Are you one of those people who have relegated reading only to exam season, and even so, do it so grudgingly you don’t derive any pleasure from it at all? Well after you go through this article, I presume it would reshape your view of reading and help transform it from that mundane and lackluster activity, to an enjoyable hobby. And if perhaps you are already an ardent book reader, here are reasons you shouldn’t stop.

  1. LONGEVITY: In 2016, when researchers at the Yale School of Public Health dug into 12 years of HRS data about the reading habits and health of more than 3,600 men and women over the age of 50, a hopeful pattern emerged: People who read books—fiction or nonfiction, poetry or prose—for as little as 30 minutes a day over several years were living an average of two years longer than people who didn’t read anything at all. Other still, book readers who reported more than three hours of reading each week were 23 percent less likely to die between 2001 and 2012 than their peers who read only newspapers or magazines. You may already be familiar with recent findings that suggest children as young as six months who read books with their parents several times a week show stronger literacy skills four years later, score higher on intelligence tests, and land better jobs than non-readers. But recent research argues that reading may be just as important in adulthood. When practiced over a lifetime, reading and language- acquisition skills can support healthy brain functioning in big ways. Studies have also shown that by constantly stimulating your mind, you slow the progress of mental diseases and according to researchers in Spain, having a large vocabulary reduced the propensity for occurrence of a mental decline. Keeping your brain active and engaged prevents it from losing its power by sharpening its logical ability.
  2. BOOST BRAIN POWER/ IMPROVE MEMORY: When you read a book, you have to remember an assortment of characters, their backgrounds, ambitions, histories, and nuances, as well as the various arcs and sub-plots that weave their way through every story. Amazingly enough, every new memory you create forges new synapses (brain pathways) and strengthens existing ones, which assists in short-term memory recall.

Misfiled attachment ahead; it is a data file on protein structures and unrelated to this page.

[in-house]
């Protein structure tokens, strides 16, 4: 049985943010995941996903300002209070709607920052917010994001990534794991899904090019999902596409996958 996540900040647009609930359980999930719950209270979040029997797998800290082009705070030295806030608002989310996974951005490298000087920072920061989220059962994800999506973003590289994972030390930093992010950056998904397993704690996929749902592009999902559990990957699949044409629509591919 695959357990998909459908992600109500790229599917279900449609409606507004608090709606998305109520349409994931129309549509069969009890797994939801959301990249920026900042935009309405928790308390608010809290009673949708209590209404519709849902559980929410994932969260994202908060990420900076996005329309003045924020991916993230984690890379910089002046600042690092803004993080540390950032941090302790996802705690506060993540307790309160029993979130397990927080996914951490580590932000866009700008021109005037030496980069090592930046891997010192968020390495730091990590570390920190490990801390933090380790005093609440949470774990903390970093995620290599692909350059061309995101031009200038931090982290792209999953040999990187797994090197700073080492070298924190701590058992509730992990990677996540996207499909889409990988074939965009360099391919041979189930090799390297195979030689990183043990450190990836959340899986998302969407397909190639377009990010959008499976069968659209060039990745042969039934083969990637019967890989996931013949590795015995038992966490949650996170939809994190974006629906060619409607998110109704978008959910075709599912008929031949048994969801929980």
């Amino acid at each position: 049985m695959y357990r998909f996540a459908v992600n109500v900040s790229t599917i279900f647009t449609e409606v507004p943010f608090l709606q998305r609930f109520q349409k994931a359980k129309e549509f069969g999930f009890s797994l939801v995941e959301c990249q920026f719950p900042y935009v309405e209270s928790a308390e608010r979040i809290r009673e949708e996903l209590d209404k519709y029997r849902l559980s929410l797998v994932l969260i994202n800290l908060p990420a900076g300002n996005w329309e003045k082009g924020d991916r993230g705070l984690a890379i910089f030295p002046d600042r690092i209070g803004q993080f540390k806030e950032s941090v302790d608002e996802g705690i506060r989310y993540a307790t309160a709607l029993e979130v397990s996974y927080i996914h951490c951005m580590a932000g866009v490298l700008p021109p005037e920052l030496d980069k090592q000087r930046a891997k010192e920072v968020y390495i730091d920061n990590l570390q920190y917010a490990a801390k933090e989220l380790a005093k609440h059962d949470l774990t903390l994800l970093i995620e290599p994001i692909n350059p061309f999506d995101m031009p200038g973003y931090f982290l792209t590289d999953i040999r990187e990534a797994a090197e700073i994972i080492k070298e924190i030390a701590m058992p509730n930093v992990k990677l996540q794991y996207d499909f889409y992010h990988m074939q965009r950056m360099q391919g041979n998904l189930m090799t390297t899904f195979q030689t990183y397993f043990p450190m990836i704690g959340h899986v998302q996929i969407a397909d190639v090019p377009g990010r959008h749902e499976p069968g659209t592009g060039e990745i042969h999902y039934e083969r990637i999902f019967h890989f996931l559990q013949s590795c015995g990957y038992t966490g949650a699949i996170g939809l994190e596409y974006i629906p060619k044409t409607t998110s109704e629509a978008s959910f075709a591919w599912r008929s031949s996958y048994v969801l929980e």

3. IMPROVES EMPATHY/ EMOTIONAL INTELLIGENCE: Reading books, especially fiction, has been shown to increase empathy and emotional intelligence. One 2013 study found that participants who read just the first part or chapter of a story showed a noticeable increase in empathy one week later, while news readers showed a decrease. These findings may sound trivial, but they’re not; developing social tools such as empathy and emotional intelligence can lead to more (and more positive) human interaction, which in turn can lower stress levels—both of which are proved to help you live longer and healthier.
  4. VOCABULARY: The more you read, the more words you are exposed to. These words will inevitably make their way into your everyday vocabulary and being articulate and well-spoken is bonus point in many professions. Knowing that you communicate to your employers and your peer with confidence can be an enormous boost to your self-esteem and can aid you as you advance the career ladder. Studies have shown that those who are well-read, well-spoken and knowledgeable on a variety of topics tend to get promotions more quickly and more often than those with smaller vocabularies and lack of awareness of literature, scientific breakthroughs and global events.
  5. SHARPENING WRITING SKILL: Sharpens writing skills – This goes hand-in-hand with the expansion of your vocabulary: exposure to published, well-written work has a positive effect on one’s own writing. Observing the various styles of other authors, journalists, poets and writers will eventually be reflected in your own writing style. This is the same way for many artists – as musicians influence one another and painters use techniques established by previous masters, so do writers learn how to craft prose, poetry and news by reading the works of others.